Large aperture telescopes benefit all astrophysics as well as planetary and Earth science. They provide unprecedented spatial resolution, spectral coverage, and signal to noise, advancing all of these science areas. Envisioning the need for future large segmented telescopes to one day exceed the fairing size of existing or even planned launch vehicles, NASA will need to begin considering the in-space assembly (iSA) of these future assets. In addition, robotically assembling space telescopes in space rather than deploying them from single launch vehicles offers the possibility, in some circumstances, of reduced cost and risk for even smaller telescopes. This possibility, however, has not been proven. Therefore, following discussions within NASA’s Science Mission Directorate (SMD) and Astrophysics Division (APD), the SMD Chief Technologist and APD Division Director have commissioned a study to assess the cost and risk benefits, if any, of the iSA of space telescopes.
In particular, the study must answer the question: “When is it advantageous to assemble space telescopes in space rather than to build them on the Earth and deploy them autonomously from individual launch vehicles?” The Study Charter (on the right) describes the plan for the study deliverables, process, and membership. The goal for completion of the study is May 2019 culminating in a submitted whitepaper to the National Academies’ 2020 Astronomy & Astrophysics Decadal Survey.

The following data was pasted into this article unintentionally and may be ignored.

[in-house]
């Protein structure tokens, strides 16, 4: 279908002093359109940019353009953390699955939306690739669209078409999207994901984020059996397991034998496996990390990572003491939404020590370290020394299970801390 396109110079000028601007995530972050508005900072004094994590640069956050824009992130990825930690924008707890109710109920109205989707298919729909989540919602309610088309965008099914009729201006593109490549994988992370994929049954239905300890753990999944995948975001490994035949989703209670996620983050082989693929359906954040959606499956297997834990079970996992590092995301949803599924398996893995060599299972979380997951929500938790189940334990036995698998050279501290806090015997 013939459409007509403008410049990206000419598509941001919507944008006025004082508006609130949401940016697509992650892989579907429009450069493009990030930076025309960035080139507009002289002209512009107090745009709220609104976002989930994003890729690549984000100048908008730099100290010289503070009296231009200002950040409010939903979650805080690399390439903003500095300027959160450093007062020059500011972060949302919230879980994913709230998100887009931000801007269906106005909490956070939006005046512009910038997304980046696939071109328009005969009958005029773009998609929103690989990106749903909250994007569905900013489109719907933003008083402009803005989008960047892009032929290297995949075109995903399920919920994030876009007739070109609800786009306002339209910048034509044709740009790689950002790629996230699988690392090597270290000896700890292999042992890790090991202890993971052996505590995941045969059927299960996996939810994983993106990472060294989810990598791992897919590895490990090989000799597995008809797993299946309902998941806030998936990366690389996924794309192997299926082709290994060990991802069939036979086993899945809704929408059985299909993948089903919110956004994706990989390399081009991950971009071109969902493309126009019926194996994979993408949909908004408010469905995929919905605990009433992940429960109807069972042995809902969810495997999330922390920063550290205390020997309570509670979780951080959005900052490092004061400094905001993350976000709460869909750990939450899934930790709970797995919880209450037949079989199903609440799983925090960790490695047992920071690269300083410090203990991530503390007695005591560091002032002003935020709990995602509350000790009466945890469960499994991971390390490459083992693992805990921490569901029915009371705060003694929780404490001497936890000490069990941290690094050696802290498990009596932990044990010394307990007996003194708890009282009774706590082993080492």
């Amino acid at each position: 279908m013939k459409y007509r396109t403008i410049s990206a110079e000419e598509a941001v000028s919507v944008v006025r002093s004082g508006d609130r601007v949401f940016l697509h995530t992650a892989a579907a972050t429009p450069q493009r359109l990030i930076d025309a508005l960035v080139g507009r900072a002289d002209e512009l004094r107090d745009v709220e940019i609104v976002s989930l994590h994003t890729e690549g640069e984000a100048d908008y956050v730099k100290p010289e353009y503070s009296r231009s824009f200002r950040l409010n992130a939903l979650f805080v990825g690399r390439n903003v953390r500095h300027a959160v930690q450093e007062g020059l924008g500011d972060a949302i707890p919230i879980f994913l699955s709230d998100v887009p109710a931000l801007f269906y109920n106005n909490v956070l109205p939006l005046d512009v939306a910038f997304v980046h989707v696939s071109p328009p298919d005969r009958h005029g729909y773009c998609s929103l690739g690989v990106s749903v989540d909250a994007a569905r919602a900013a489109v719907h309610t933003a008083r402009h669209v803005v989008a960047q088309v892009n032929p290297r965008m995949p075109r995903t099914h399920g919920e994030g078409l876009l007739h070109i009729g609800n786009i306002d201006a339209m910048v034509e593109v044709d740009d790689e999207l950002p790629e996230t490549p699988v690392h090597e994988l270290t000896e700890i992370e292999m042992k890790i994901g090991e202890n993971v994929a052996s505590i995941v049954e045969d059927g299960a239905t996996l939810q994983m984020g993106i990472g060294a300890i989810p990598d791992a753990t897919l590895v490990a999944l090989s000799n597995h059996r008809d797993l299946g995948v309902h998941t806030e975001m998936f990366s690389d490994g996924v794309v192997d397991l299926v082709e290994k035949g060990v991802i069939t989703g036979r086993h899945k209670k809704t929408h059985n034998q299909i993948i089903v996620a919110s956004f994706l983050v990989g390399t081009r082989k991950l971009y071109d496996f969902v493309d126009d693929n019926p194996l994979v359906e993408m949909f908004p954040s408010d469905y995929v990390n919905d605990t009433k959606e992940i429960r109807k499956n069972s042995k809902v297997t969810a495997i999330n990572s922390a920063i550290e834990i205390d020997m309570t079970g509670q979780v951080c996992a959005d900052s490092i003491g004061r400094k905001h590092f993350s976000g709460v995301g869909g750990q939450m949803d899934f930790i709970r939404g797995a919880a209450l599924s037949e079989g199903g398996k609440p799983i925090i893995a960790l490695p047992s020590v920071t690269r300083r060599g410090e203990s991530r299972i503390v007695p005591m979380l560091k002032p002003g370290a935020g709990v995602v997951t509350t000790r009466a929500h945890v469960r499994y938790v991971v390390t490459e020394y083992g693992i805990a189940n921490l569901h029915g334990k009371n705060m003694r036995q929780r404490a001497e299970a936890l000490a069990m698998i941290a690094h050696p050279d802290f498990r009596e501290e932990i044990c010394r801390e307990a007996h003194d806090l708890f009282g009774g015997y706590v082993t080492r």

iSAT ConOps Graphical Storyboard: 20m Segmented UV/V/NIR telescope
- iSAT Charter
- iSAT Assumptions and Initial Conditions (in process)
- iSAT Contact List
- iSAT ConOps Graphical Storyboard: 20m Segmented UV/V/NIR telescope
- When is it Worth Assembling Observatories in Space? Astro 2020 APC Whitepaper
- Telescope Design and Architecture Face-to-Face Meeting June 5-7, 2018 Caltech (invite-only)
- Telescope Assembly and Testing Face-to-Face Meeting October 2-4, 2018 NASA/Langley Research Center (invite-only)
- Telescope Assembly Qualitative Analysis Face-to-Face Meeting February 26-27, 2019 Jet Propulsion Laboratory (invite-only)